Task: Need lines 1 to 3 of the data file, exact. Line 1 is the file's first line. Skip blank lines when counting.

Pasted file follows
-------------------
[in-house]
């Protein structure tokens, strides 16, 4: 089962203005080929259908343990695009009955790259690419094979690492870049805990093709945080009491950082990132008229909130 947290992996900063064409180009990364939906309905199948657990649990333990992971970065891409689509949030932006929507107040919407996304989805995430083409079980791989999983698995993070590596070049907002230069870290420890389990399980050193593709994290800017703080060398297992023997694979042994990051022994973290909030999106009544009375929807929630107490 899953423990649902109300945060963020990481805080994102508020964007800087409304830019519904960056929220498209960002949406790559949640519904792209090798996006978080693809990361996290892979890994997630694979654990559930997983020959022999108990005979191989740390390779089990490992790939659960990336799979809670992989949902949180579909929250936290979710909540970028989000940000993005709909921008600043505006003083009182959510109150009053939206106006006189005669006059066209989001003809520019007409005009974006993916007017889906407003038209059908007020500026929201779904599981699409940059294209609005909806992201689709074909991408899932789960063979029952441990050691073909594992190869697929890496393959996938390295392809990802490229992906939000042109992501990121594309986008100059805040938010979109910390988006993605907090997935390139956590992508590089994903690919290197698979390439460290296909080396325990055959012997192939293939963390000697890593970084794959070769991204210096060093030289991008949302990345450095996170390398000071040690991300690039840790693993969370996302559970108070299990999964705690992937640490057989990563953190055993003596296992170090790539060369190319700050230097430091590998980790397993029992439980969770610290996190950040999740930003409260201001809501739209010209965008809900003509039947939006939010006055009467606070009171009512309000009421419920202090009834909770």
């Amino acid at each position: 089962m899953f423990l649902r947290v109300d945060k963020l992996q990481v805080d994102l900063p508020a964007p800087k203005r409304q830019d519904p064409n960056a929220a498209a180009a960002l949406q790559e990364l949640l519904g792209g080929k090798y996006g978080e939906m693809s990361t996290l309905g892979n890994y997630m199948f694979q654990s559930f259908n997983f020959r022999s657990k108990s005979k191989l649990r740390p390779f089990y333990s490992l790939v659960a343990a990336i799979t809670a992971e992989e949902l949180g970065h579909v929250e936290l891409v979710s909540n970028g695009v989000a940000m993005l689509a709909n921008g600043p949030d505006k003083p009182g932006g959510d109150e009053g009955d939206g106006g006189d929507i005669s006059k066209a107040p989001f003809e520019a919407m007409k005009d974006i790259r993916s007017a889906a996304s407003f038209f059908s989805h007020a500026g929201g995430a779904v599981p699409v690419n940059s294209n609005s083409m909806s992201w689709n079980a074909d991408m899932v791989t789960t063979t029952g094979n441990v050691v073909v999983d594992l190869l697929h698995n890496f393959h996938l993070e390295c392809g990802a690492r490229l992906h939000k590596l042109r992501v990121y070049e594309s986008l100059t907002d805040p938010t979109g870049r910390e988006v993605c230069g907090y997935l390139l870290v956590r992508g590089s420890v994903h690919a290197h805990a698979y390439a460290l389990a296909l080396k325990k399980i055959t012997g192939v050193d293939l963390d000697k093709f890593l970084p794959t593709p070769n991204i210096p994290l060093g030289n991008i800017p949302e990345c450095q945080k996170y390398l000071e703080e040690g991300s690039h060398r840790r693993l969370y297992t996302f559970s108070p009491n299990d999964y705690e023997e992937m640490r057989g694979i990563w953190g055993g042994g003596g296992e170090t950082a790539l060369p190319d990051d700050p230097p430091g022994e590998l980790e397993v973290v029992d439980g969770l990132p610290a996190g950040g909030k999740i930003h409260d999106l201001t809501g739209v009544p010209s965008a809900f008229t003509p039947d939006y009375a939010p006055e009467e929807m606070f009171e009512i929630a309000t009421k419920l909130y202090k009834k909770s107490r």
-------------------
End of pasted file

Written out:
[in-house]
């Protein structure tokens, strides 16, 4: 089962203005080929259908343990695009009955790259690419094979690492870049805990093709945080009491950082990132008229909130 947290992996900063064409180009990364939906309905199948657990649990333990992971970065891409689509949030932006929507107040919407996304989805995430083409079980791989999983698995993070590596070049907002230069870290420890389990399980050193593709994290800017703080060398297992023997694979042994990051022994973290909030999106009544009375929807929630107490 899953423990649902109300945060963020990481805080994102508020964007800087409304830019519904960056929220498209960002949406790559949640519904792209090798996006978080693809990361996290892979890994997630694979654990559930997983020959022999108990005979191989740390390779089990490992790939659960990336799979809670992989949902949180579909929250936290979710909540970028989000940000993005709909921008600043505006003083009182959510109150009053939206106006006189005669006059066209989001003809520019007409005009974006993916007017889906407003038209059908007020500026929201779904599981699409940059294209609005909806992201689709074909991408899932789960063979029952441990050691073909594992190869697929890496393959996938390295392809990802490229992906939000042109992501990121594309986008100059805040938010979109910390988006993605907090997935390139956590992508590089994903690919290197698979390439460290296909080396325990055959012997192939293939963390000697890593970084794959070769991204210096060093030289991008949302990345450095996170390398000071040690991300690039840790693993969370996302559970108070299990999964705690992937640490057989990563953190055993003596296992170090790539060369190319700050230097430091590998980790397993029992439980969770610290996190950040999740930003409260201001809501739209010209965008809900003509039947939006939010006055009467606070009171009512309000009421419920202090009834909770």
């Amino acid at each position: 089962m899953f423990l649902r947290v109300d945060k963020l992996q990481v805080d994102l900063p508020a964007p800087k203005r409304q830019d519904p064409n960056a929220a498209a180009a960002l949406q790559e990364l949640l519904g792209g080929k090798y996006g978080e939906m693809s990361t996290l309905g892979n890994y997630m199948f694979q654990s559930f259908n997983f020959r022999s657990k108990s005979k191989l649990r740390p390779f089990y333990s490992l790939v659960a343990a990336i799979t809670a992971e992989e949902l949180g970065h579909v929250e936290l891409v979710s909540n970028g695009v989000a940000m993005l689509a709909n921008g600043p949030d505006k003083p009182g932006g959510d109150e009053g009955d939206g106006g006189d929507i005669s006059k066209a107040p989001f003809e520019a919407m007409k005009d974006i790259r993916s007017a889906a996304s407003f038209f059908s989805h007020a500026g929201g995430a779904v599981p699409v690419n940059s294209n609005s083409m909806s992201w689709n079980a074909d991408m899932v791989t789960t063979t029952g094979n441990v050691v073909v999983d594992l190869l697929h698995n890496f393959h996938l993070e390295c392809g990802a690492r490229l992906h939000k590596l042109r992501v990121y070049e594309s986008l100059t907002d805040p938010t979109g870049r910390e988006v993605c230069g907090y997935l390139l870290v956590r992508g590089s420890v994903h690919a290197h805990a698979y390439a460290l389990a296909l080396k325990k399980i055959t012997g192939v050193d293939l963390d000697k093709f890593l970084p794959t593709p070769n991204i210096p994290l060093g030289n991008i800017p949302e990345c450095q945080k996170y390398l000071e703080e040690g991300s690039h060398r840790r693993l969370y297992t996302f559970s108070p009491n299990d999964y705690e023997e992937m640490r057989g694979i990563w953190g055993g042994g003596g296992e170090t950082a790539l060369p190319d990051d700050p230097p430091g022994e590998l980790e397993v973290v029992d439980g969770l990132p610290a996190g950040g909030k999740i930003h409260d999106l201001t809501g739209v009544p010209s965008a809900f008229t003509p039947d939006y009375a939010p006055e009467e929807m606070f009171e009512i929630a309000t009421k419920l909130y202090k009834k909770s107490r």